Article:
The Chinese wind power industry looks set to continue its rapid progress of the past four years, although it seems unlikely to maintain the 100% annual growth rate of that period, considering the huge amount of capacity already installed.
The boom of the Chinese wind power industry dates back to early 2006, when China implemented the Renewable Energy Law, a policy stimulus. By 2009, its cumulative installed capacity of 25.8GW ranked second in the world, after the US.
China continues to encourage wind; the industry will account for 500,000 jobs in 2020, if installed capacity reaches 200GW, in addition to cutting 440 million metric tons of greenhouse gas emissions, in line with the government's pledge that non-fossil energy supply 15% of the country's total energy demand by 2020.
Wind farms are developing in a pattern, clustered in Inner Mongolia and other northern regions. This is attributable to rich wind resources in these areas. North China has a 200-kilometre zone stretching from Xinjiang, through Inner Mongolia, to Heilongjiang, a zone of good winds with speeds ranging between 6 and 9 metres per second.
Consequently, Inner Mongolia accounts for the lion's share of China's onshore projects, with a string of 200MW-plus schemes due online in 2011 and 2012, as well as six of the seven 10GW-level wind power bases announced by the government in 2008. By 2020, the seven will have a total installed capacity of 138GW.
China's central government-owned electricity supply companies account for 80% of the overall installed capacity. Their enthusiasm for wind power is driven partly by the requirement that they produce 8% of their generating capacity from non-hydropower renewable energy sources by 2020.
The Renewable Energy Law, amended in 2009, requires the national public finance authorities to set up a development fund to support wind power development. The government has also introduced many regulations and preferential tax policies to support the industry, including a benchmark price mechanism integrating wind power to the grid. By setting a price level, the policy provides a clear expectation of return for investors. Local authorities have also introduced development plans and 2020 targets.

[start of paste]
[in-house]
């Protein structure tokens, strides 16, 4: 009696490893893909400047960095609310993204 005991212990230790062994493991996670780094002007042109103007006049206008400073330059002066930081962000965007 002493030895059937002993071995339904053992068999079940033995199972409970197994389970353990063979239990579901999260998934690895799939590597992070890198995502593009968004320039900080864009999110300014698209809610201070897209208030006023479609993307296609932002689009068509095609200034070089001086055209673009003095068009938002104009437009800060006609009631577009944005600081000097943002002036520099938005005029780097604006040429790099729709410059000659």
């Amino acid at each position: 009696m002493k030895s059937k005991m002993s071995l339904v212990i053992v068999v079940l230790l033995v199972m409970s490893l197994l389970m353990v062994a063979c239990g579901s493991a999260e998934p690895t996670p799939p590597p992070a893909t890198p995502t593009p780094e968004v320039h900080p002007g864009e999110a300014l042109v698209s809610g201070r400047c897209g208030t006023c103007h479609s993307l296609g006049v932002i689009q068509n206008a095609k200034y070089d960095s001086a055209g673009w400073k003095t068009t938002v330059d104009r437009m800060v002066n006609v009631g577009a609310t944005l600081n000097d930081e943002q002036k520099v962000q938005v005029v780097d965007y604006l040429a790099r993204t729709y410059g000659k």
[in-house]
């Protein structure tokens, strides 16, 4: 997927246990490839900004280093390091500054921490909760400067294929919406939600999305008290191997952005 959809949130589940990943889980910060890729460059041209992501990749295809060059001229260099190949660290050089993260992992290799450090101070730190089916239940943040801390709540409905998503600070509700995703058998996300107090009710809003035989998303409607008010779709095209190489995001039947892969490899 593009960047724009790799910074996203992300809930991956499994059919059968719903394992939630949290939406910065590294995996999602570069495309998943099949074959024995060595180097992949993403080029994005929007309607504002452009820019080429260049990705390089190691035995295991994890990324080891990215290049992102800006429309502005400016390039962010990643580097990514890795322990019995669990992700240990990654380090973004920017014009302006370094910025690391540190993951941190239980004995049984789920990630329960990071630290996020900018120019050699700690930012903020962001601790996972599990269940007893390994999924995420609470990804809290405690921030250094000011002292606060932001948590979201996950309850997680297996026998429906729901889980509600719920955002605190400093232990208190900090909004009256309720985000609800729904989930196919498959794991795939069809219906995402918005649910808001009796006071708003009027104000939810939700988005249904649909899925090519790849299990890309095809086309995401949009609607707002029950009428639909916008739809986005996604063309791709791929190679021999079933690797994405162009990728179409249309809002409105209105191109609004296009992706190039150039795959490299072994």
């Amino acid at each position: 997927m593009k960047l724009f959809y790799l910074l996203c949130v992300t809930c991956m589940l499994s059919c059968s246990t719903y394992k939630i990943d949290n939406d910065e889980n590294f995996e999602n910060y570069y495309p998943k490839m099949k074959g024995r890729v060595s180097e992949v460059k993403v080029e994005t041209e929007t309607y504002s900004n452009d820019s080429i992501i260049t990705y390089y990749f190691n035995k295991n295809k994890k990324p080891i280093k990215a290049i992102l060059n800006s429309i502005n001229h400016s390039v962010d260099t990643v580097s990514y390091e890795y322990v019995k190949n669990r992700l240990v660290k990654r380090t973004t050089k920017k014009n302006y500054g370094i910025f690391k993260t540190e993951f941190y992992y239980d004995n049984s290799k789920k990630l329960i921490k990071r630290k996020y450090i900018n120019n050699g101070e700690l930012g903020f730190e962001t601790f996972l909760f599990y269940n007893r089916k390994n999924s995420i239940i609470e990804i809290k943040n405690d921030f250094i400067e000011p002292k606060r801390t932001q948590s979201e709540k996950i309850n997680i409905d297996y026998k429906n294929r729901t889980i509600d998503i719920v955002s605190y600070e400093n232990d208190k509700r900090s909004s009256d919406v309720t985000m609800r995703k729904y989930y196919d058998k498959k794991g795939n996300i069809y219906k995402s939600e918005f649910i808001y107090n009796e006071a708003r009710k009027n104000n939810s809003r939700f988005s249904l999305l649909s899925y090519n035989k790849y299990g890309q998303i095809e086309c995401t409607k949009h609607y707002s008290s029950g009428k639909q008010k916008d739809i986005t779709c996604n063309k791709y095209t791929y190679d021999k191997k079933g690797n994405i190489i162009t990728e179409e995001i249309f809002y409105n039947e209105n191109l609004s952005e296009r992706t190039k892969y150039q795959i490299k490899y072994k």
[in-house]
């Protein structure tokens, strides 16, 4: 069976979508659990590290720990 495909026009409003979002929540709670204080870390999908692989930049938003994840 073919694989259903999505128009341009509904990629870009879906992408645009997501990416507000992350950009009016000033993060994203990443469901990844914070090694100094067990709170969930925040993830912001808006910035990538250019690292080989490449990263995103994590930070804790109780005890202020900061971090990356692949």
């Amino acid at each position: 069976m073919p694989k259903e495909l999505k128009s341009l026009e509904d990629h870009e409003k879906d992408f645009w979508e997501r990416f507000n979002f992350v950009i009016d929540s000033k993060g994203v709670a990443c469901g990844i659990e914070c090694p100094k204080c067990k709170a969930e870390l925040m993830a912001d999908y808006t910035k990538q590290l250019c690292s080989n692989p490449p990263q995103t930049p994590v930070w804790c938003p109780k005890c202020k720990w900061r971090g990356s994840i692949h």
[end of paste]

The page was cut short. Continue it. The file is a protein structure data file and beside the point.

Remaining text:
As a result, China's cumulative installed capacity is expected to have surpassed 40GW in 2010, and the country is expected to maintain an annual increase of 15-20GW over the next decade.
Elsewhere in the Asia-Pacific region, Australasia is showing signs of growth over the next two years. Leading the way is a huge onshore scheme that dominates Australia's development pipeline. Silverton, in the far west of New South Wales, is a 1GW scheme from developer EPURON that received the go-ahead in 2008 and comes on stream this year. Another large scheme is Coopers Gap in south-eastern Queensland, from AGL Energy and Windlab Systems, due to start generating 500MW from 252 turbines in 2011.
New Zealand has three onshore projects in its 2011 pipeline, the biggest of which is Kaiwera Downs, Southland, serving the city of Gore near the southerly tip of South Island. This Mighty River Power scheme should generate 360MW.
On the subcontinent, India's biggest scheme of four is RS India's Kerala project in the south-west, which will bring 300MW of generation online in 2012.